Evaluating Nutraceuticals for Selective Toxicity Toward Leukemia Stem Cells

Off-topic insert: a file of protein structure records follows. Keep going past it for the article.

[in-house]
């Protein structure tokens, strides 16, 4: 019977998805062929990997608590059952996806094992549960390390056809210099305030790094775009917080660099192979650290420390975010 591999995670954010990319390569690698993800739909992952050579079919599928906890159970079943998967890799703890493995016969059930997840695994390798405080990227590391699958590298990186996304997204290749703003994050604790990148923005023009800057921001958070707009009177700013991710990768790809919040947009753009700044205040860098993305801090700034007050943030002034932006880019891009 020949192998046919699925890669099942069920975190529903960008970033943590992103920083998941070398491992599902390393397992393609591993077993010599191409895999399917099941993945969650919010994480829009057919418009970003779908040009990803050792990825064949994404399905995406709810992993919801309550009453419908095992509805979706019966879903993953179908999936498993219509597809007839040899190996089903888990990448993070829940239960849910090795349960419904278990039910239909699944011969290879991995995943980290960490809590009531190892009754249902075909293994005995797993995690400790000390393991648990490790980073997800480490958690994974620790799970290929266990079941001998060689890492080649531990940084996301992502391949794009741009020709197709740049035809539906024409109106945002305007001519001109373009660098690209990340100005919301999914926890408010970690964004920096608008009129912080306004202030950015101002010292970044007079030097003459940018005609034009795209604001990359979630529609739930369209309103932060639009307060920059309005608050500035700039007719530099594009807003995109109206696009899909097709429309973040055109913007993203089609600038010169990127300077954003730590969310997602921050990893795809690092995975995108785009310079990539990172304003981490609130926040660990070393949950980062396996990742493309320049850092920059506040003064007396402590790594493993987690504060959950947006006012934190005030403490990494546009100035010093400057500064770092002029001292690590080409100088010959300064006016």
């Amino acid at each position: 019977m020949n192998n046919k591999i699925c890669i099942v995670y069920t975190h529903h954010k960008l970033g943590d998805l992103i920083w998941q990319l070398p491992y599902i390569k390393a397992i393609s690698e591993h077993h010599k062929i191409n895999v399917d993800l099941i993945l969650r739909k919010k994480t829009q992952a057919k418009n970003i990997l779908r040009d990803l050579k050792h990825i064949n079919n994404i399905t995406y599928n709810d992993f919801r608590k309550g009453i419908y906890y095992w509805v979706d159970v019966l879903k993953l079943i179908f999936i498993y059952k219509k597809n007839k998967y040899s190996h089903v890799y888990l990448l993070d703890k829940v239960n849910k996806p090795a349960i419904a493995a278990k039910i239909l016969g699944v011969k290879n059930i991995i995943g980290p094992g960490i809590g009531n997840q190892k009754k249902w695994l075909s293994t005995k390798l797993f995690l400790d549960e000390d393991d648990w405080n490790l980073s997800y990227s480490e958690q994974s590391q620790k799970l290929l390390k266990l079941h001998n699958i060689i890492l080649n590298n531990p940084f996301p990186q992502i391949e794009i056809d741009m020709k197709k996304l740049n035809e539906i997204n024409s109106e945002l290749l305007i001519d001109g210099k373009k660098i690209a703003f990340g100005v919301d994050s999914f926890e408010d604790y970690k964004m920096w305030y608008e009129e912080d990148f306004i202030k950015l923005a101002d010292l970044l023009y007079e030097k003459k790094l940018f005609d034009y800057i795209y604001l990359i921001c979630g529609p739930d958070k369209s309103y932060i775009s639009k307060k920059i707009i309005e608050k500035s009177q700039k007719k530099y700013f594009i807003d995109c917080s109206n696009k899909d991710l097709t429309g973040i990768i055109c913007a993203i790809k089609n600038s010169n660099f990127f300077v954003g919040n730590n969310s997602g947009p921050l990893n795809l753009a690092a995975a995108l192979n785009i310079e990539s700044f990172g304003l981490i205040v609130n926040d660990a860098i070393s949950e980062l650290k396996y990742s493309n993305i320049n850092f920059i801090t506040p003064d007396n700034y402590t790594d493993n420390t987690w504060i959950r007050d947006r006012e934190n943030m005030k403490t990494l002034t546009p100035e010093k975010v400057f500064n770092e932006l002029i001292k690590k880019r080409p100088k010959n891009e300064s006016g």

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Targeting leukemia stem cells (LSCs) is critical to improving the poor outcome of acute myeloid leukemia (AML) patients. Nutraceuticals (i.e., food derived bioactive compounds) provide a wealthy resource for novel anti-cancer, and specifically anti-AML drug discovery. With the advent of novel LSC cell lines, preliminary screening of these compounds against LSC-like cells can be achieved rapidly. To identify potential novel anti-LSC therapeutics, we created and screened a unique library consisting of 288 nutraceuticals in an MTS assay against TEX leukemia cells, a surrogate LSC line and K562, a control cell line which does not possess LSC activity. Here, we identified diosmetin, a flavonoid found in citrus fruits and various green plants, as a novel anti- LSC agent (EC50: 6.0 ± 1.7μM). To confirm its activity, diosmetin (10μM) reduced clonogenic growth of primary AML cells (n = 4) with no effect on normal CD34 positive bone marrow derived stem cells (n = 3) observed in colony forming cell assays. A dose-response and time course analysis performed via the Annexin/PI assay and flow cytometry revealed that diosmetin induced apoptosis, as evidenced by the accumulation of ANN+/PI- cells. Apoptosis was further confirmed by a subG1 peak after performing cell cycle analysis. Utilizing the Database for Annotation, Visualization and Integrated Discovery (DAVID) tool, we determined that the estrogen receptor (ER) was a potential molecular target for diosmetin’s anti-leukemia activity. To assess the role of estrogen receptors, we measured ERα and ERβ protein levels in diosmetin sensitive and insensitive cell lines. Interestingly, diosmetin sensitive cell lines display significantly elevated ERβ protein levels compared to diosmetin insensitive cells. However, this pattern was not observed for ERα. Similar results were observed through quantitative PCR measures, as TEX cells displayed levels of ESR2 (ERβ) mRNA, with no observed levels of ESR1 (ERα) mRNA levels. The opposite results were observed in K562 cells. Through ER reporter assays, it was demonstrated that diosmetin acts as a partial agonist in ERβ reporter cells, increasing luciferase activity with increasing doses of diosmetin in ERβ reporter cells. Moreover, we find that caspase 8 but not caspase 9 is elevated following diosmetin treatment, consistent with the extrinsic pathway of apoptosis and our observed increased in TNF-α, similar to previous reports highlighting the link between ERβ agonists and cancer cell death. In summary, these studies highlight that estrogen receptors, specifically ERβ, is a novel LSC therapeutic target, and the potential role of nutraceuticals as promising compounds for future drug discovery endeavours.